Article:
WASHINGTON, March 1 (AP) WASHINGTON, March 1 (AP) — The U.S. Marshals Service’s computer systems were severely compromised by ransomware this month, with hackers stealing sensitive and personally identifiable data about agency employees and targets of investigations, an agency spokesman said Tuesday.
Shortly after the data breach and stolen data was discovered on February 17, the hacked system was disconnected from the network. The Justice Department determined it was a significant incident and launched an investigation because law enforcement officers worked “quickly and efficiently” to contain any associated risk of the violation, agency spokesman Drew Wade said Tuesday.
Read also | Chinese President Xi Jinping is targeting consumers and investment to revive a stagnant post-COVID economy.
NBC News first reported the hack.
The incident is the latest example of cybercriminals targeting government agencies in a ransomware plot and has raised questions about the Justice Department’s cybersecurity protocols.
Read also | Nikki Haley has slammed Pakistan as one of the “bad guys”, saying “the US will not be the world’s cash machine”.
Ransomware attacks have become the world’s most serious cybersecurity problem. They have crippled everything from Britain’s postal service to Ireland’s national health network to the government of Costa Rica. Schools, hospitals and local governments are often targeted.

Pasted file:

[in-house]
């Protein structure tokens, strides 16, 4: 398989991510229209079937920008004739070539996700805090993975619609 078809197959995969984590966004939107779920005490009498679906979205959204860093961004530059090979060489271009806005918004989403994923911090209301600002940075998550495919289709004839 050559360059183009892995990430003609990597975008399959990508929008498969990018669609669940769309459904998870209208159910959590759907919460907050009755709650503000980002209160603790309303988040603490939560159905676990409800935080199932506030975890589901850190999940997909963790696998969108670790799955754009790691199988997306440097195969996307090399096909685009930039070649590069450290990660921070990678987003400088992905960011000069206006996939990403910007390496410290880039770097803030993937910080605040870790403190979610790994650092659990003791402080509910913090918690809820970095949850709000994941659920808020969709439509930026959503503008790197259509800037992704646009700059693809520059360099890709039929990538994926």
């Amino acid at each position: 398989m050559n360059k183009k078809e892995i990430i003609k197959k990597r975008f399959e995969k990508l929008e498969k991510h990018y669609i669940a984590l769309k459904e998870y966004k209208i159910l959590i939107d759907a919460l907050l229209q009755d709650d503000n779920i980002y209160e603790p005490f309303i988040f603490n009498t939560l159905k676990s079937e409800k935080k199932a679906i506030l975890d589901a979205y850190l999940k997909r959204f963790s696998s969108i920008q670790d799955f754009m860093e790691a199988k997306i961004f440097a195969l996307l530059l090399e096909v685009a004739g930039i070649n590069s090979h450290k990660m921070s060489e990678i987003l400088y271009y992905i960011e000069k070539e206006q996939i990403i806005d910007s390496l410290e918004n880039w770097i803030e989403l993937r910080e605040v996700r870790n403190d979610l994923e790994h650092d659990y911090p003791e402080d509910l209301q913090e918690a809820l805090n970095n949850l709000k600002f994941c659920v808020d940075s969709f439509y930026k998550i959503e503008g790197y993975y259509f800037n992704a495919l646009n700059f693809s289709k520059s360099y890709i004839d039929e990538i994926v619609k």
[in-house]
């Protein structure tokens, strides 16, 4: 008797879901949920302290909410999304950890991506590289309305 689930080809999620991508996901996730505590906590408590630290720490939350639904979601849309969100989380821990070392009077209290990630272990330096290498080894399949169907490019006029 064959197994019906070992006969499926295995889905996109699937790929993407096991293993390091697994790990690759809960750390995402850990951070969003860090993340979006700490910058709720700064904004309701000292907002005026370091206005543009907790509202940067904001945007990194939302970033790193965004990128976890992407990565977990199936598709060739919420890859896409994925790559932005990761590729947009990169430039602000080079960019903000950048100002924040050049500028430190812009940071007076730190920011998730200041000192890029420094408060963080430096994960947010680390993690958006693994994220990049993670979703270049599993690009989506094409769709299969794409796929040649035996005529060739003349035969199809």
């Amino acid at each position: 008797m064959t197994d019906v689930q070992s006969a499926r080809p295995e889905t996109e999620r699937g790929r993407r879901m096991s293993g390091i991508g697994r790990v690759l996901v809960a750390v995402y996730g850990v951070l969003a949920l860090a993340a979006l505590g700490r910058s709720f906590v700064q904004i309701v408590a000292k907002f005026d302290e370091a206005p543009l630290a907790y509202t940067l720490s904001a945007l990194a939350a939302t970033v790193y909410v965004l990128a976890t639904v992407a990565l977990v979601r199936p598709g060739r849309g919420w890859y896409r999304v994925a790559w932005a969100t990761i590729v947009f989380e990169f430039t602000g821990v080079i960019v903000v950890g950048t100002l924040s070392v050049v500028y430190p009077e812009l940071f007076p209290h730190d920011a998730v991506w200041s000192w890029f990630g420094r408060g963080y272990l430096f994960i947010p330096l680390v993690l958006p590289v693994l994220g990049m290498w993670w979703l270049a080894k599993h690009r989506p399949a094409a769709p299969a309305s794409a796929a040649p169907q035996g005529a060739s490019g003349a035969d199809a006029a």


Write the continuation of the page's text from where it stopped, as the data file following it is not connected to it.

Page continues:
The FBI and international law enforcement officials emerged victorious last month by dismantling, at least temporarily, a prolific ransomware ring and saving $130 million in ransom payments.
In a ransomware attack, organized groups break into computer networks and spread malware that cripples the network by encrypting data. But before the ransomware is activated, they steal data. Even if the target uses the backup data to quickly restore the affected network, criminals can hijack the data.
The agency said the hacked U.S. Marshals systems contained sensitive law enforcement information and personally identifiable information about subjects of investigation and certain U.S. Marshals employees.
In May 2021, hackers targeted the largest fuel pipeline in the United States, causing the operator to briefly shut down the pipeline and pay a multimillion-dollar ransom, which the federal government has since largely recouped.
A hacker claimed in December to have breached an outreach program run by the FBI that shares sensitive information about national security and cybersecurity threats with public and private officials running critical U.S. infrastructure. (Associated Press)
(This is an unedited and auto-generated story from a Syndicated News feed, the content body may not have been modified or edited by LatestLY staff)